Mostly middle-class and white, but with more than their share of professionals and active Dems, there is also a new heavy influx of Mexican immigrants, who have yet to assert themselves into a powerful voting block. These voters want tax relief for the middle class, affordable higher education and health care, and an end to the war in Iraq.
Known as our "Little Italy," this is a bastion of Democratic voters for as long as I can remember. At age five, I vividly recall the sparks flying after my grandmother once lost Grandpa's entire weekly check from the Colonial Bakery by playing Bingo in the basement of St. Anthony's Catholic Church.
Most of the original Italian families here have morphed into successful professionals and savvy politicians that weld enormous power within city, county, and state government.
When Jimmy Sarcone, the elected Polk County District Attorney, introduced Barack Obama last night at Weeks Middle School on the Southside - he drew 1,000 voters on a Sunday night with temperatures dipping down to 21 degrees - and I knew it was a good sign for Obama.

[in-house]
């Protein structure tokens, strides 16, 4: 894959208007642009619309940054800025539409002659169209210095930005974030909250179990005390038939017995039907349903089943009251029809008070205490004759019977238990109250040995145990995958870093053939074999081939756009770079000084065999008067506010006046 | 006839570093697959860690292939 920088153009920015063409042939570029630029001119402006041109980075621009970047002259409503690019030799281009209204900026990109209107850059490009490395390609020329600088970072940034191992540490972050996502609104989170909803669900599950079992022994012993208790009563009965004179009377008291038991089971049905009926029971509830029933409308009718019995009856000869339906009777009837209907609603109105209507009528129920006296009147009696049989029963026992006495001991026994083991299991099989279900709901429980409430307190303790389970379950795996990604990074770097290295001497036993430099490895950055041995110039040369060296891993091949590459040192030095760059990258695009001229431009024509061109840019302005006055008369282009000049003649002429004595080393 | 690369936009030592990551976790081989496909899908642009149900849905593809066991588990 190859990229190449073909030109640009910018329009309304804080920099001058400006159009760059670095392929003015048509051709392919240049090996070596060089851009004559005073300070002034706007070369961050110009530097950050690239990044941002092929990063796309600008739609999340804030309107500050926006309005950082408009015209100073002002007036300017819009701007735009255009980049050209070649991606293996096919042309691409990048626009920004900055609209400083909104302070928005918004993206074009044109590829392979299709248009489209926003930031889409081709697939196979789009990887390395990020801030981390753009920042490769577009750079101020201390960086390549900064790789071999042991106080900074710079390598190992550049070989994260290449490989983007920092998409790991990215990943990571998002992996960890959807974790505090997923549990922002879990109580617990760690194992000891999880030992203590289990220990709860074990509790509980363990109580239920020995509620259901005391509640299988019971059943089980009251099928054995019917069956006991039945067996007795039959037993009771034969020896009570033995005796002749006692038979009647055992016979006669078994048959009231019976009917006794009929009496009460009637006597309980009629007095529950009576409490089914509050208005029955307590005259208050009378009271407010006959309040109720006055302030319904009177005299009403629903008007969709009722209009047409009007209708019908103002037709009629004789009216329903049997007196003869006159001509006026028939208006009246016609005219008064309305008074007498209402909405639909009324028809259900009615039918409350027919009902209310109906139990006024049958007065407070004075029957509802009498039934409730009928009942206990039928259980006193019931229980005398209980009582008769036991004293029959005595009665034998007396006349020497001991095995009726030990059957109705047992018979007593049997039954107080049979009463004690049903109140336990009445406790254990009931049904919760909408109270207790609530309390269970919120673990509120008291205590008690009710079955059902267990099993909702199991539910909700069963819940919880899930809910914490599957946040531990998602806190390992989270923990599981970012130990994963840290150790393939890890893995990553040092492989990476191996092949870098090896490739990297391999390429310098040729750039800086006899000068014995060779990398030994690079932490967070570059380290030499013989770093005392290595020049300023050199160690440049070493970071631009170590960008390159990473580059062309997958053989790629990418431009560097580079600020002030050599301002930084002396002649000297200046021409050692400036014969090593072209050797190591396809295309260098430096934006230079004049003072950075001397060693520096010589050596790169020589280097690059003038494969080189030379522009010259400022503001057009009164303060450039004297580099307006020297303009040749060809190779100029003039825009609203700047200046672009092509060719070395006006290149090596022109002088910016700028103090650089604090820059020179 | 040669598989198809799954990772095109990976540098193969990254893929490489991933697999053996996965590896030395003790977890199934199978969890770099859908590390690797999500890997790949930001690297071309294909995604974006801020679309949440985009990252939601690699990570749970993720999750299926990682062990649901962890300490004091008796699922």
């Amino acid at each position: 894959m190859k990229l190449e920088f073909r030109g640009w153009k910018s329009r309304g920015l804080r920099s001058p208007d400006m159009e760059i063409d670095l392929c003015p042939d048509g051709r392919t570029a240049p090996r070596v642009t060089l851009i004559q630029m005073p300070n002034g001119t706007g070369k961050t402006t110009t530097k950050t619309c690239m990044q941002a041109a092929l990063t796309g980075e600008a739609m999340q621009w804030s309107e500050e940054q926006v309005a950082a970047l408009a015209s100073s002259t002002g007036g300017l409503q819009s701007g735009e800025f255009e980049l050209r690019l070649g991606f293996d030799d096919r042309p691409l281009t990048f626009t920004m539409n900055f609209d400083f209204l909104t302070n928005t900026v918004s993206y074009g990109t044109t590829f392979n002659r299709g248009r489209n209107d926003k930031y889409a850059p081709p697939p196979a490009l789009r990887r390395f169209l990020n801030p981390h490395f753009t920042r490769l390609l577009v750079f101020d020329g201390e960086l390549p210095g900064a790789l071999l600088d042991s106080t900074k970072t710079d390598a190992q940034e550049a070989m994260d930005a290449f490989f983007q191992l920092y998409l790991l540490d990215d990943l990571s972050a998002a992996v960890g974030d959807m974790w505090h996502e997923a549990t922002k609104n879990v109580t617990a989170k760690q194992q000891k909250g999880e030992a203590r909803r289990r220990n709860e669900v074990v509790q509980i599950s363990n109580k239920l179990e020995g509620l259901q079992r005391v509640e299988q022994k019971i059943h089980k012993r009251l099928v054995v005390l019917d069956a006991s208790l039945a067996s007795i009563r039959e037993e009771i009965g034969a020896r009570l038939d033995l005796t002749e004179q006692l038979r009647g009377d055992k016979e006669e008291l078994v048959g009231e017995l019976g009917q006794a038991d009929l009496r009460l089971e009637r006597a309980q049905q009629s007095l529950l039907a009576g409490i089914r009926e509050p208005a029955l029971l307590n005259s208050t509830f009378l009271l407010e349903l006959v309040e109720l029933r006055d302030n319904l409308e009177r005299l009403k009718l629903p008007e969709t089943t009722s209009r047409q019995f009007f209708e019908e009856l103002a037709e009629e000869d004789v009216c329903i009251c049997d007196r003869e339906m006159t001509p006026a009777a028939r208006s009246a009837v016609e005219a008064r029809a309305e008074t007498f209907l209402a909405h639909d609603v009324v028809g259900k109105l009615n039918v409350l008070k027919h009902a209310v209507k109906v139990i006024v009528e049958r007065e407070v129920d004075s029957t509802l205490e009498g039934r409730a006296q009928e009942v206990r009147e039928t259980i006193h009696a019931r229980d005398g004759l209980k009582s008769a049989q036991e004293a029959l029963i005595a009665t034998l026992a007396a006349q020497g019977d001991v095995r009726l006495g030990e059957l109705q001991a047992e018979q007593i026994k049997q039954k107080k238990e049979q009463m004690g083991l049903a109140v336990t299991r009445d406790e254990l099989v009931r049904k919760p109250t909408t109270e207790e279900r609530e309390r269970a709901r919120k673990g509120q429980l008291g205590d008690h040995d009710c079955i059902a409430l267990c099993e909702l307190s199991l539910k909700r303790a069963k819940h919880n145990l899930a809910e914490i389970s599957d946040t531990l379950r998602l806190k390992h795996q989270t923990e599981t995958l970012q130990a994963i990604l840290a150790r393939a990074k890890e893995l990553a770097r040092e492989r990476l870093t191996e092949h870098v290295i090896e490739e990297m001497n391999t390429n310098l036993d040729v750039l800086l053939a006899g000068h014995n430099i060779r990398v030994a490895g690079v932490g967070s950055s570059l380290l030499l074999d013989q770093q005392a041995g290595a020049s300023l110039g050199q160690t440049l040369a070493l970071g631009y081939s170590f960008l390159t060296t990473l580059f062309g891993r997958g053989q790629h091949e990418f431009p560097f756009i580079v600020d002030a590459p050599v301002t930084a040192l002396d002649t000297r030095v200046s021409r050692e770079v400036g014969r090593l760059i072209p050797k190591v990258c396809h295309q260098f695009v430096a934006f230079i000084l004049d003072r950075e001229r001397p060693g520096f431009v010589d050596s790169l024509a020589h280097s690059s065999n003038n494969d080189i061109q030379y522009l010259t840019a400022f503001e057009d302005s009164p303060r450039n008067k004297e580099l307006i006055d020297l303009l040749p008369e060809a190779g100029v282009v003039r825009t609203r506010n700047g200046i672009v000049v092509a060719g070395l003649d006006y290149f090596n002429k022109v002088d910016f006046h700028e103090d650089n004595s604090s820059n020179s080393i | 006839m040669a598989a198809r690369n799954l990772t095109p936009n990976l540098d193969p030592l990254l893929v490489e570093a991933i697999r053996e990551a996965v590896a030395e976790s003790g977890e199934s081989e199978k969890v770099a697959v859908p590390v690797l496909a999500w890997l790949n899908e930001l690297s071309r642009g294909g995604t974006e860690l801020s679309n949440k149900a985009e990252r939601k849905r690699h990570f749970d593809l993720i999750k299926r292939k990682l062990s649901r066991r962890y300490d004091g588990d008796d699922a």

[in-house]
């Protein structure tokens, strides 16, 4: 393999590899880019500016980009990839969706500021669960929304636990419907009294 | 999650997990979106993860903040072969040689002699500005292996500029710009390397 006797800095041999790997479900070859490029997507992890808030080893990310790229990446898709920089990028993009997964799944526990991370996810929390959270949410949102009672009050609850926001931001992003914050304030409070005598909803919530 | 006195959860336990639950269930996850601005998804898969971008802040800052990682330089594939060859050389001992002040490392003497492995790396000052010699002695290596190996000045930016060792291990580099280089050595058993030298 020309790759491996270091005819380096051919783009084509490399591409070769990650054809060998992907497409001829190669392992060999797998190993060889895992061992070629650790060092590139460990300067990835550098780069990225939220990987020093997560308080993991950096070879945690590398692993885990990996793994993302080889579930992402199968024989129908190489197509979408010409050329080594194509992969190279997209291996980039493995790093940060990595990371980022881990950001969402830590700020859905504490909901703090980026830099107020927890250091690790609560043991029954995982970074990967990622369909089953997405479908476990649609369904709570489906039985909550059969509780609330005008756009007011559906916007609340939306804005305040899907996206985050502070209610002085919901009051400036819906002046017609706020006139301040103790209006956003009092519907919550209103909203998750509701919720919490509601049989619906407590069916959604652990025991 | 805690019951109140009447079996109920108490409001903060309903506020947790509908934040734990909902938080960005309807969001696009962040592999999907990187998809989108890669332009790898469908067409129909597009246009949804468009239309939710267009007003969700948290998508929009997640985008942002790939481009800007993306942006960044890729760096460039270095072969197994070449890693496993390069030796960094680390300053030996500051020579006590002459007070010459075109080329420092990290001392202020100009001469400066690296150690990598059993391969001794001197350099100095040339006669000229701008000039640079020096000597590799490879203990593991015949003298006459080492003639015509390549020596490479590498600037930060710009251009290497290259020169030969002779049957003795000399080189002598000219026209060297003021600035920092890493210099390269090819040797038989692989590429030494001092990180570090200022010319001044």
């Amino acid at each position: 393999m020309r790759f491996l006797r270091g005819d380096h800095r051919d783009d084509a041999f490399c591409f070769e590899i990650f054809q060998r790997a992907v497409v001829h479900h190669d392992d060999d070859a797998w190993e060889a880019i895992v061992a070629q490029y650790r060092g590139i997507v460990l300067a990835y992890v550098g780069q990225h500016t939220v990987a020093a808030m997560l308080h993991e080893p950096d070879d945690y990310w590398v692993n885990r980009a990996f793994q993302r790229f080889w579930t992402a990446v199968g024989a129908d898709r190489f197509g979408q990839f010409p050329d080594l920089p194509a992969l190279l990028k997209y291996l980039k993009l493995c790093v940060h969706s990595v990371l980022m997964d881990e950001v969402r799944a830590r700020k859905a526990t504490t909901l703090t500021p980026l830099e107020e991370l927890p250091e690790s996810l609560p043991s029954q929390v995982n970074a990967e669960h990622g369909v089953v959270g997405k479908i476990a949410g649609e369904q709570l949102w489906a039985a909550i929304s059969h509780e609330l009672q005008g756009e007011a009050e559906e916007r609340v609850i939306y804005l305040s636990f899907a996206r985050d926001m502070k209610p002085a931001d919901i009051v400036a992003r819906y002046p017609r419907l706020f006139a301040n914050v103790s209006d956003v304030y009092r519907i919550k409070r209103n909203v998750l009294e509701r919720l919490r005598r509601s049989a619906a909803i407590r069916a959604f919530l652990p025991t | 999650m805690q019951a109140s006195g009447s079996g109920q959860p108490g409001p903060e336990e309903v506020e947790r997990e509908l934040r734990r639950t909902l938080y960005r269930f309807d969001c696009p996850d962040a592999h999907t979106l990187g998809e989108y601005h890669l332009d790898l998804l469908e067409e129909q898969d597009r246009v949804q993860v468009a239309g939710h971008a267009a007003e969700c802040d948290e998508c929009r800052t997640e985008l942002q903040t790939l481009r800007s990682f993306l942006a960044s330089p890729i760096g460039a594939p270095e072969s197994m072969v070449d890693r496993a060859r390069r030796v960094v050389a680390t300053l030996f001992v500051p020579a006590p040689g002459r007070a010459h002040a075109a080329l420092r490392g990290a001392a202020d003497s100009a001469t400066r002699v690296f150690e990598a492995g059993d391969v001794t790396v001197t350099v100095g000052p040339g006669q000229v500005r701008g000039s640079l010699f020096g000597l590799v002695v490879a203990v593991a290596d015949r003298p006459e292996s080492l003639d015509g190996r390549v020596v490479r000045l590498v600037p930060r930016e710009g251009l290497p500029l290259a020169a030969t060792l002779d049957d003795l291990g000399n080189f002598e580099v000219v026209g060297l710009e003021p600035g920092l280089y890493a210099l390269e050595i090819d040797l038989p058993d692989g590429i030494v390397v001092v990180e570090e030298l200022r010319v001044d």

Sarcone hails from a family of politicians. The Sarcones have long memories, know where the bodies are buried, and they play political hardball.
After six years of campaigning in Iowa, Edwards has his devoted fans on the Southside, and they are experienced caucus-goers. They can expertly cut deals and trade votes when tempers start to fly and viability is at stake.
However, much of his support comes from union endorsements and while union membership is not small on the Southside, they don't own the political machine. The elected officials are the kingmakers.
If an Iowa voter hasn't already chosen HRC, it is unlikely they are going to give her their second vote. She has a fine organization throughout the state with 450 staffers on the ground and more volunteers, so she earns one of the three top spots for the Southside, but not the winning one.